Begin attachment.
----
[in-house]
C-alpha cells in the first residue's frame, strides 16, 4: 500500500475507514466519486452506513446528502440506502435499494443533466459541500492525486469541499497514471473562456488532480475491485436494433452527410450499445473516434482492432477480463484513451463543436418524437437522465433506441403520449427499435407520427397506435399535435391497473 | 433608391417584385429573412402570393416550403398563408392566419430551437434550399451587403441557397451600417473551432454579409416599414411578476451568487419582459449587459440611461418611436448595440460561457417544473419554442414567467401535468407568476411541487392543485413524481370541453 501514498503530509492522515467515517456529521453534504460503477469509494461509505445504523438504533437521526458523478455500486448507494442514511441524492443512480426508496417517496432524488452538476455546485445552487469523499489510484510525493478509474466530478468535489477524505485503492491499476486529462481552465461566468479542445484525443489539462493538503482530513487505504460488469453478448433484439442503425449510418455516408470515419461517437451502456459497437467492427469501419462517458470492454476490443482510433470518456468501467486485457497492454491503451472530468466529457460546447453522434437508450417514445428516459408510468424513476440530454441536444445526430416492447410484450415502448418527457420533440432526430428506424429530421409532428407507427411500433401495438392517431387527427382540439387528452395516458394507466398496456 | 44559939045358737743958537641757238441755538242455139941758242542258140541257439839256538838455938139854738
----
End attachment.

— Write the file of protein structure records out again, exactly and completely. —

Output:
[in-house]
C-alpha cells in the first residue's frame, strides 16, 4: 500500500475507514466519486452506513446528502440506502435499494443533466459541500492525486469541499497514471473562456488532480475491485436494433452527410450499445473516434482492432477480463484513451463543436418524437437522465433506441403520449427499435407520427397506435399535435391497473 | 433608391417584385429573412402570393416550403398563408392566419430551437434550399451587403441557397451600417473551432454579409416599414411578476451568487419582459449587459440611461418611436448595440460561457417544473419554442414567467401535468407568476411541487392543485413524481370541453 501514498503530509492522515467515517456529521453534504460503477469509494461509505445504523438504533437521526458523478455500486448507494442514511441524492443512480426508496417517496432524488452538476455546485445552487469523499489510484510525493478509474466530478468535489477524505485503492491499476486529462481552465461566468479542445484525443489539462493538503482530513487505504460488469453478448433484439442503425449510418455516408470515419461517437451502456459497437467492427469501419462517458470492454476490443482510433470518456468501467486485457497492454491503451472530468466529457460546447453522434437508450417514445428516459408510468424513476440530454441536444445526430416492447410484450415502448418527457420533440432526430428506424429530421409532428407507427411500433401495438392517431387527427382540439387528452395516458394507466398496456 | 44559939045358737743958537641757238441755538242455139941758242542258140541257439839256538838455938139854738